When in elementary school and even junior high, I loved to race against my friends from this tree to the second driveway. I was always a winner in my eyes because I either won or was very close to winning, or I was racing someone who was obviously going to be faster than me.
Even when I was out of my league, I enjoyed the race itself — the effort it took to beat someone else across the finish line.
At some point along the way, I began to question why I was trying so hard to win, especially if winning took every ounce of energy I had. Even if II did not win, and the exertion made me want to vomit when I finished the race.
That question — why am I doing this? — did not make me stop racing in track and on the soccer field, but I think it did change the level of effort I placed in preparing for races and in running the races.
I honestly wish I had never questioned why I was racing to lose. I wish I had held tight to the idea that leaving all of my energy on the field or the track because I pushed myself to the brink was worth it, even if I was dry heaving in the grass and placing third or fourth in the race.
I wish that because then I would have never allowed myself to develop the habit of slacking or procrastinating.
It has taken me much too long to come full circle and appreciate the way competition can be the thing that drives you to do better rather than the thing that shows how bad you are.
Finding the balance between allowing competition to drive you and allowing it to embarass you is hard, and now that I am older and slower, it is even more embarrassing to be the last one to cross the finish line — expect that I am older and older bodies are slower. It happens to everyone.
I see it in my parents, as they curse the years that prevent them from doing tasks that were once easy for them to do, like hop onto the bed of a pick-up truck or lift the other end of the couch and move it down the stairs.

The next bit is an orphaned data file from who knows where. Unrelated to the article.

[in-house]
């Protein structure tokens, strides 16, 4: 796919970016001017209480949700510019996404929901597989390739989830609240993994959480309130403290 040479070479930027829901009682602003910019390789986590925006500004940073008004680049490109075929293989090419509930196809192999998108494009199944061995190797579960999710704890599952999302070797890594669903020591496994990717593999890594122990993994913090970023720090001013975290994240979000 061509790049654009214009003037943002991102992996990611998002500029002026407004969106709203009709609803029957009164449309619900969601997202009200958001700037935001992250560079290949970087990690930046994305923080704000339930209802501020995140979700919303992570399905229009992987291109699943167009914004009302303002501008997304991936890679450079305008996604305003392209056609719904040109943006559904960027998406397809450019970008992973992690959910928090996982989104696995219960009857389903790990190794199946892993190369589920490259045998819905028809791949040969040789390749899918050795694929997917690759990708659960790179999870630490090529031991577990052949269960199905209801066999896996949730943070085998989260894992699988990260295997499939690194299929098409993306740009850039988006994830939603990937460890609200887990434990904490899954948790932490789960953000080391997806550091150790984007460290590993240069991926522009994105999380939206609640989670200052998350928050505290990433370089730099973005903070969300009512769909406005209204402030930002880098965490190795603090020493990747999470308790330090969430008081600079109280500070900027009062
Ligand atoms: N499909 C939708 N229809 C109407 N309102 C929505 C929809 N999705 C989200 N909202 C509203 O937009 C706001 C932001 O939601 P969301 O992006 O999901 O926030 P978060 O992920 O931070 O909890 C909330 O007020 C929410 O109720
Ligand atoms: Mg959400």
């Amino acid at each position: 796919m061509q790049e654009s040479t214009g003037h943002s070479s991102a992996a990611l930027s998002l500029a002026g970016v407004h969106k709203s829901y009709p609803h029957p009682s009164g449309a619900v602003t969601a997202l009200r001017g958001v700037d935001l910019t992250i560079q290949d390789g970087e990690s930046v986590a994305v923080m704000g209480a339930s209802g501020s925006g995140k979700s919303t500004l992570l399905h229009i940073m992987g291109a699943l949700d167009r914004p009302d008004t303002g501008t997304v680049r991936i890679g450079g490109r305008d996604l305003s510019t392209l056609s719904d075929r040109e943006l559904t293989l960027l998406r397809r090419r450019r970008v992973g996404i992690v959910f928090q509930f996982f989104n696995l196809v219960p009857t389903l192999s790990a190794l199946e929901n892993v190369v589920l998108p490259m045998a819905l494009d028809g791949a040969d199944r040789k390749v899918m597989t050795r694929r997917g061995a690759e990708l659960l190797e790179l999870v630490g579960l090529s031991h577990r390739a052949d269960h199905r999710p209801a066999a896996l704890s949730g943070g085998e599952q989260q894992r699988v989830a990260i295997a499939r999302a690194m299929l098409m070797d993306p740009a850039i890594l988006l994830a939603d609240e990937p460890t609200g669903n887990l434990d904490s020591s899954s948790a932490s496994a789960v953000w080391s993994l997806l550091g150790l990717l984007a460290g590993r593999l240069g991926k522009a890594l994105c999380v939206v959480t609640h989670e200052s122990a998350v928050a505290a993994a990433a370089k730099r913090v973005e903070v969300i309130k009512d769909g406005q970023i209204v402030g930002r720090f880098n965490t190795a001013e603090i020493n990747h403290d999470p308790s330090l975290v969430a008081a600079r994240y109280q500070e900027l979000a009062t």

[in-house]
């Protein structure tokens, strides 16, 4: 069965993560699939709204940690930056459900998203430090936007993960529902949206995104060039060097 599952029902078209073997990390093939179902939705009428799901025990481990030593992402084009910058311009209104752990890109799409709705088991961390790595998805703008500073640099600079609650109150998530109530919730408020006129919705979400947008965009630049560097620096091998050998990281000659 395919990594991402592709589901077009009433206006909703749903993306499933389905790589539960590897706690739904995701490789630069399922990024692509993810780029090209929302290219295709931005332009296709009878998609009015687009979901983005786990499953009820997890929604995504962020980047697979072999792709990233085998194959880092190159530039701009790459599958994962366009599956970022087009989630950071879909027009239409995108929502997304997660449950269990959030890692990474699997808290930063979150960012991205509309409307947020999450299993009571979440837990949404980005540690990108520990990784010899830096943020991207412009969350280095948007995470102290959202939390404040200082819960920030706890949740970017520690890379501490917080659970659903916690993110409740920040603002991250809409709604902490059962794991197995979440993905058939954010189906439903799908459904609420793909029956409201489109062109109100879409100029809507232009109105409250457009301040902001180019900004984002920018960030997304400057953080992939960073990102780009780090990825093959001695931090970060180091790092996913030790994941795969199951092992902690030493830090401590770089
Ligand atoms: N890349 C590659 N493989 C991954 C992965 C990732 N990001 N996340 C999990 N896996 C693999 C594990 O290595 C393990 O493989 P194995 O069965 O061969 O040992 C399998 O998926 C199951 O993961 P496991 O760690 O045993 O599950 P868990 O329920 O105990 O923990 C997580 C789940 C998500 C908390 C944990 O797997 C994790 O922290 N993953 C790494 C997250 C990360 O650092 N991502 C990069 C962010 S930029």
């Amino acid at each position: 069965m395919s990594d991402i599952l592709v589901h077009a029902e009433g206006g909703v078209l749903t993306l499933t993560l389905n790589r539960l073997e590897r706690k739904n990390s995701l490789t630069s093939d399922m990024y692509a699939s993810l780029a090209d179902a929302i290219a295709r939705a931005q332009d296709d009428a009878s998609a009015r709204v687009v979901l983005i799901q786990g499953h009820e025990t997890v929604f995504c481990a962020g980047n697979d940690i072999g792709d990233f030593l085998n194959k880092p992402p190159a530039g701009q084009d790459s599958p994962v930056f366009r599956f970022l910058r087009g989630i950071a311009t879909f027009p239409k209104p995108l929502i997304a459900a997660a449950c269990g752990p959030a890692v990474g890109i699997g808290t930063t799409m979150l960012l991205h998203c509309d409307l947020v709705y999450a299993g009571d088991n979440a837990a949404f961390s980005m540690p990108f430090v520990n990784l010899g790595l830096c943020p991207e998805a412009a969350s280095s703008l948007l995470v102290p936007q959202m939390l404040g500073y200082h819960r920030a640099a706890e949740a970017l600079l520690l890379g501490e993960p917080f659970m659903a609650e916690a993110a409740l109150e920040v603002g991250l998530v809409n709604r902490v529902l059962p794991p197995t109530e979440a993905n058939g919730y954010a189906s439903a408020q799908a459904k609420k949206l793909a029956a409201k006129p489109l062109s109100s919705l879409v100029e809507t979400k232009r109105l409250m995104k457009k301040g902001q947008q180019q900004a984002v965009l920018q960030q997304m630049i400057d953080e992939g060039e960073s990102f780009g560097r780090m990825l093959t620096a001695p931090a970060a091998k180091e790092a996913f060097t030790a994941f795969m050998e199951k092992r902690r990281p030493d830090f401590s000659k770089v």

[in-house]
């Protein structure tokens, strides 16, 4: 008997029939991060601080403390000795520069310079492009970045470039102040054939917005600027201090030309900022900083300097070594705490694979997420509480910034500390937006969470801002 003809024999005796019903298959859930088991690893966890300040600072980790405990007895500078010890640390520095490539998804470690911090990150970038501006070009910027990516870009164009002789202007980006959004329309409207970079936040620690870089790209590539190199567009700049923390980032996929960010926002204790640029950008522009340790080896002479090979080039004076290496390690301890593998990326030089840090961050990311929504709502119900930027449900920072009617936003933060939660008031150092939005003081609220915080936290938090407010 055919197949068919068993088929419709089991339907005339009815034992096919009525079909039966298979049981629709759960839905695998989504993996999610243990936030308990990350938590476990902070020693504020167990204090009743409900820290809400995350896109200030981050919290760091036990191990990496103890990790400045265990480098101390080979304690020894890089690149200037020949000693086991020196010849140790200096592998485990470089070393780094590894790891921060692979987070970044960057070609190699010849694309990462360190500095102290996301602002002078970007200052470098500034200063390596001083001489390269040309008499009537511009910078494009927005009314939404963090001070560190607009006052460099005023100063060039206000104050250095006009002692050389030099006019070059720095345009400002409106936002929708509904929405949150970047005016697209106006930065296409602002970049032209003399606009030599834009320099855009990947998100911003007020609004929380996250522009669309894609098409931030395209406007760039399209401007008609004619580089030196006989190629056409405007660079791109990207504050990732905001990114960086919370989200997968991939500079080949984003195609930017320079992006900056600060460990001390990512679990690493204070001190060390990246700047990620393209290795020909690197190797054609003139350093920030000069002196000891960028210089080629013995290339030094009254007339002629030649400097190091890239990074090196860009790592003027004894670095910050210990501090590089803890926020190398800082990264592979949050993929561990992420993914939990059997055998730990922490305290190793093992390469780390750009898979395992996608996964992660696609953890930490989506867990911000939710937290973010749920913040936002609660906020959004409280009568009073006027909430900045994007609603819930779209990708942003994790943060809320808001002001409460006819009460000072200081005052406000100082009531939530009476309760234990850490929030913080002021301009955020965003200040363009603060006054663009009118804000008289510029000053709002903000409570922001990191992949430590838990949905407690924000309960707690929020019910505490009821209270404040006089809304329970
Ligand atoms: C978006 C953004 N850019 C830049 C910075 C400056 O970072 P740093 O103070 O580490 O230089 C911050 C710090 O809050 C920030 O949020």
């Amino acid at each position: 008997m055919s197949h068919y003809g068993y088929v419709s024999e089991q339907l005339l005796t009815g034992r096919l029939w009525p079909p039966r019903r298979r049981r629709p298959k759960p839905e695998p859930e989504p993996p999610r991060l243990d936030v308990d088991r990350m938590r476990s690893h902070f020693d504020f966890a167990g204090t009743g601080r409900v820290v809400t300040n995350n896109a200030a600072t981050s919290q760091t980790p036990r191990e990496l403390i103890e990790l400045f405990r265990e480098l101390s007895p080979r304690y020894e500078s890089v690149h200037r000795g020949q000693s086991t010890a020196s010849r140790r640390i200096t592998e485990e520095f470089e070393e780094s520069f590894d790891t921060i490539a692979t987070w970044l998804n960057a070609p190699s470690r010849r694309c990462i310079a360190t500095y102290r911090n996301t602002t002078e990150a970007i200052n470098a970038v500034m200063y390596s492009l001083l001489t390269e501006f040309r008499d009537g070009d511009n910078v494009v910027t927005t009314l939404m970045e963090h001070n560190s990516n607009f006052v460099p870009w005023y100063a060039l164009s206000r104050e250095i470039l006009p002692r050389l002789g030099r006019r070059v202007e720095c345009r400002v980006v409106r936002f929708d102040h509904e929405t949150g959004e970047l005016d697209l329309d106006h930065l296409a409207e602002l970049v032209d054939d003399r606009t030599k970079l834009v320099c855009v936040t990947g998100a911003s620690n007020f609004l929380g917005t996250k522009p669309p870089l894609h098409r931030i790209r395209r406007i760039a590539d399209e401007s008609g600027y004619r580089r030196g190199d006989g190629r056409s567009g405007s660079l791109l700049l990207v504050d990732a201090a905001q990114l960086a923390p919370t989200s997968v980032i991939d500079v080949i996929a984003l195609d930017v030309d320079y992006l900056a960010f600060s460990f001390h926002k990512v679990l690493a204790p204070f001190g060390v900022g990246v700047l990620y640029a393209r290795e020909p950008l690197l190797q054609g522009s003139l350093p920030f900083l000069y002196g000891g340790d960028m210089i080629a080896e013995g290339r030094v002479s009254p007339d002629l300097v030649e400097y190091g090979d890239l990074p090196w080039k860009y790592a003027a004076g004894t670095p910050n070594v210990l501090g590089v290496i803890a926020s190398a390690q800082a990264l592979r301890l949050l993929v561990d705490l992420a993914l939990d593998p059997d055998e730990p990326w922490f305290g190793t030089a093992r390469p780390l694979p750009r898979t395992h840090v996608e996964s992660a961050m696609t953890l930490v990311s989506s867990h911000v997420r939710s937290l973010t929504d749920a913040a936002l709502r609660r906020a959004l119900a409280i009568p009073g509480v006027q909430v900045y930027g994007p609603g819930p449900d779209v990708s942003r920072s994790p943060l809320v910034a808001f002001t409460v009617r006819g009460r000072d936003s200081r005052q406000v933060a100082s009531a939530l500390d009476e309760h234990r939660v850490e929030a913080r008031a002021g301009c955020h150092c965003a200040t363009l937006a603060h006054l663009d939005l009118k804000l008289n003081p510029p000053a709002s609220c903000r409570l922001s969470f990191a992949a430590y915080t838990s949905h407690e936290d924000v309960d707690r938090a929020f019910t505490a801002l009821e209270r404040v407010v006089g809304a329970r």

This weekend, tribal entities offer an array of challenges for all ages — competitions that allow for people to compete in races that challenge our endurance and strength.
I encourage people to go out and participate in those challenges with a young and excited heart. Don’t worry about a win or a lose. Instead, enjoy the race — the thrill of giving something your all, and the joy of having finished, knowing you left it all on the track or the course.
The Takoja games were for children K-6 on Tuesday.
Adults and teens 13 and older had the opportunity to participate in the Ohitika Challenge and then the Family Glow Run on Wednesday evening at the Fitness Center.
Today, the Fitness Center added the Strong Challenge for weightlifters and Saturday morning there is the annual 5K Walk/Run.
All of these competitions are opportunities to allow competition to push you to your limits, and show you that you are capable for more than your mind sometimes lets you believe. I hope to see you on the course and wish you the best of luck.